Another important justification for MCS is that it will provide a way to more widely deploy, test and even shape the concurrent MLS development effort. Legacy MLS systems have often been an old, heavily modified fork of the main OS product. These ‘trusted’ systems tend to fall behind their general purpose counterparts by at least a release or two, and could be described as a series of evolutionary dead ends accompanied by expensive certificates. The userbase for these systems is likely to be very small and narrow, and the QA burden must be enormous (read: expensive, and passed on to the user). With MCS, we ‘re trying to avoid these problems to a large extent by including MLS technology in the current version of the OS and enabling a generally useful subset of it by default. We want this technology to be mainstream, as far as possible.

The hope is to improve the quality of the system as a whole, reduce costs, leverage the open source process, increase transparency, and make the technology base useful to more than a handful of extremely special case users.

There are a few major differences between MCS and MLS:

1) MCS ignores sensitivity levels. Everything is labeled with the same sensitivity, ‘s0’, which makes the idea of sensitivity levels effectively disappear. Hierarchical security designations generally do not map well outside of Military and similar environments, which are rigidly defined and controlled.

2) MCS discards the Bell La-Padula (BLP) security model. BLP properties such as No-Write-Down, which is designed to prevent leakage from high security levels to low security levels, are often confusing and break many assumptions of existing software . Consider root not being able to write to /tmp, as one of many possible problems relating to shared data.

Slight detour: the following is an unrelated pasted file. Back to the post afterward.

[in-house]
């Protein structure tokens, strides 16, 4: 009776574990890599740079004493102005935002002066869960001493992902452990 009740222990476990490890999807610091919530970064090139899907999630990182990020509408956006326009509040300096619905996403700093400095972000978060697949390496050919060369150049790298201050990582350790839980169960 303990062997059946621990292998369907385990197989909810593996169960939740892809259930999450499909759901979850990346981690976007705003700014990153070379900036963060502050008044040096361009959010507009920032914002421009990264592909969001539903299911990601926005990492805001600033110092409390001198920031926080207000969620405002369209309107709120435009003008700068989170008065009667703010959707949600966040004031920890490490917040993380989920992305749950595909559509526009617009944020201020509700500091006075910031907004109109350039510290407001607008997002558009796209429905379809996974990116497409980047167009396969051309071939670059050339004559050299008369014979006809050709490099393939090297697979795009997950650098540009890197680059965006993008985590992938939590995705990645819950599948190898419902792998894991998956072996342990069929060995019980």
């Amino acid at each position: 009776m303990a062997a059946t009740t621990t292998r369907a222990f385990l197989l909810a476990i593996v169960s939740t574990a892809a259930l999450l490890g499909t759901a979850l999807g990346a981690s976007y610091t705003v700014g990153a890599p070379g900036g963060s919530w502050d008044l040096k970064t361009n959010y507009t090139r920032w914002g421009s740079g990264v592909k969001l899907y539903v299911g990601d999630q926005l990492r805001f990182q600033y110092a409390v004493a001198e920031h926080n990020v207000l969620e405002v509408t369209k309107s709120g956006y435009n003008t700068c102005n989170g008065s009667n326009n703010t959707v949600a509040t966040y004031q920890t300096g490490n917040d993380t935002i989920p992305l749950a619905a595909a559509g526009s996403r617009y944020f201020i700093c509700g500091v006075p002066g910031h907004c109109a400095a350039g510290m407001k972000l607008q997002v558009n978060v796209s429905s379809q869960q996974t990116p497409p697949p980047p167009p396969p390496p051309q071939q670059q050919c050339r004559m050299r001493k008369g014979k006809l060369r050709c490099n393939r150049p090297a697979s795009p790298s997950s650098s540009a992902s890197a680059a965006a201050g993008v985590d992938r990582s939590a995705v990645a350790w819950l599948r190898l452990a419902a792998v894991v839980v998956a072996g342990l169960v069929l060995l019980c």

3) MCS is discretionary, similar to standard Unix DAC logic. The current implementation provide users with MCS control over their own files. This should map more readily to more general cases, reflecting the typical discretionary nature of real-world security outside of the Mil/Gov etc. environment. It is possible to adjust MCS to make it less discretionary, but really, that’s what MLS is for.

4) MCS always runs at a single level. The current level of all subjects running on the system is ‘s0’. When a subject is granted access to categories (remember: a security level is a combination of sensitivity and categories), this is done by adding categories to the high range clearance of the subject. The high range clearance refers to the maximum security level that the subject can run at. Under MCS, the subject will never run at anything other than ‘s0’, so the high range clearance is merely used to determine which categories the subject has access to when performing an access control decision. This is similar to Unix supplementary groups: a process can have access to several supplementary groups but not be running in any of them. Similarly, under MCS, a process can have access to a set of categories, but not be running at a security level which includes them. Having everything running at the same level vastly simplifies things.